KILLEEN, Texas — Hundreds of people braved the cold, windy weather Saturday morning to spend their time volunteering at the Central Texas State Veterans Cemetery, picking up more than 14,000 wreaths that had been laid on grave stones here.
“It’s certainly a grassroots effort, and you see generations come (to help) and it’s always so heartwarming to see the very, very young and the very, very old and how they all come together for this project,” Hilary Shine, a member of the organizing community for Wreaths for Vets and a co-founder of the organization, shared.
This is an annual tradition thanks to the efforts of Wreaths for Vets, a program organized by the Friends of the Central Texas State Veterans Cemetery.
Wreaths for Vets, which started in 2006, works with hundreds of volunteers to prepare and lay wreaths annually as part of a nationwide effort to remember the fallen by placing a wreath on each veteran’s grave for the holidays. Wreaths are prepared the Saturday before Thanksgiving, laid on the Saturday of Thanksgiving weekend and finally, retrieved the second Saturday of January.
Each event can see anywhere from 1,000 to 4,000 volunteers.
“It’s one of those things where it’s become part of who we are, but it’s also a pledge to those who we pledge to serve,” Hilary explained. “You have all these service members who live in our community and more and more of them are retiring here. And so regardless of where you’re from, what generation of service you’ve been in, the community rallies every year to say, ‘We appreciate that service, and we respect and honor you.’”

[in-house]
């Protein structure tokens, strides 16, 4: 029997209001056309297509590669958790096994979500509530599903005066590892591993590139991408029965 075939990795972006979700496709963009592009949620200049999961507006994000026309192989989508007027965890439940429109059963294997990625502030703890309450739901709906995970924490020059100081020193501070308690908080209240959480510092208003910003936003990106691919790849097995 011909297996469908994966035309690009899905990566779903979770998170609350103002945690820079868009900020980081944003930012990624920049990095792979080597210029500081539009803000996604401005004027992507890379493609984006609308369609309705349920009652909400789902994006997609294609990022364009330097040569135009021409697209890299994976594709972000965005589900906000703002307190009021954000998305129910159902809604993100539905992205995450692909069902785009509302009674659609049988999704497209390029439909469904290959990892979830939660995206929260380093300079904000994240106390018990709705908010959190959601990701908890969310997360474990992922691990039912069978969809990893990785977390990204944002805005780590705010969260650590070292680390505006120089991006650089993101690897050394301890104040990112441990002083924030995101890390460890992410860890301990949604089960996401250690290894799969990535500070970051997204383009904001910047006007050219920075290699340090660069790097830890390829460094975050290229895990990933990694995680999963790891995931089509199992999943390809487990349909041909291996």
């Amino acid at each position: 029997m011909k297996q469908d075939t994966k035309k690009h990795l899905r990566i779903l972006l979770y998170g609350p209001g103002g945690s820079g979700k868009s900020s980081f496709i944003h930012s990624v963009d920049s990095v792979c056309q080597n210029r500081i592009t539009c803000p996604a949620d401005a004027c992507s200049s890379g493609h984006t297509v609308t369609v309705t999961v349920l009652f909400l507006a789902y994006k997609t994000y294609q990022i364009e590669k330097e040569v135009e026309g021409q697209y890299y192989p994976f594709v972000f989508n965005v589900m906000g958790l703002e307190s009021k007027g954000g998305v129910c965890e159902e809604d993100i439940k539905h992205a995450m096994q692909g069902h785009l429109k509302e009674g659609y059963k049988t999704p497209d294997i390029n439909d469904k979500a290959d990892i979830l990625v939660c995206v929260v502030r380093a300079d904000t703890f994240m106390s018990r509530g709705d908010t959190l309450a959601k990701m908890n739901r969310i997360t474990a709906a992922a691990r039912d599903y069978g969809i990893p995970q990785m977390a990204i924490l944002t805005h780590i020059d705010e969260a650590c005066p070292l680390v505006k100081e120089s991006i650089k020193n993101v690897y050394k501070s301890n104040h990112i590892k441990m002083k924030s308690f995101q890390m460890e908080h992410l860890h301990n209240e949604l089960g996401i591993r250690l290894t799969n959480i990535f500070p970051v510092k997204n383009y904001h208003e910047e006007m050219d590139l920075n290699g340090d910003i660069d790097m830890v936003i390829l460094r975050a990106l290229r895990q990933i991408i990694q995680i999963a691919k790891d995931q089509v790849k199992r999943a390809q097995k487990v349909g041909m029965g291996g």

Master Sgt. Bertha Horne, 48th Chemical Brigade, and Sgt. 1st Class Kasim Kennerly, 3rd Armored Brigade Combat Team, 1st Cavalry Division, both attended the wreath retrieval for the first time.
“We chose to come to this event for the support of the community,” Horne explained. “As the Audie Murphy Club here on Fort Cavazos, we’re big on supporting our community and we try to come out as much as we can for our community.” Kennerly agreed.
“It lets us continue to look over those that made the ultimate sacrifice before us,” he said, “and let them know that we still care and we’re here for them and we appreciate the path that they paved for us.”
However, physical help isn’t the only thing that keeps this event running.
“All of this is by donations; dollars, five dollars, ten dollars,” Jean Shine, founder and president of Wreaths for Vets, explained. “We do love the help, and we have to have the physical help to do this, but we need the financial help to be able to continue.”
Up until this year, the organization has used 18-wheeler truck trailers, with poles specially designed for the trailer that hold the wreaths. However, Jean says that this is no longer an option for them due to the amount of wreaths they have to store each year.
“We have been storing our wreaths in trailers for the 18-wheelers but, we can’t sustain that any longer. We’re going to have to build a building to be able to do this,” she said. “… We’re going to be having to raise that money for a building and we sure do need help. We would all truly appreciate it.”
Wreaths for Vets is a 501(c)3 non-profit with no paid employees. All donations go toward wreaths, bows, equipment, etc.
“We hope that this will continue for eternity,” Jean shared. “It’s a beautiful thing; it’s heartwarming. When you come out here, your heart just bursts in pride and in love for our country, our veterans, what they’ve done and what they’re doing every day. It’s just amazing.”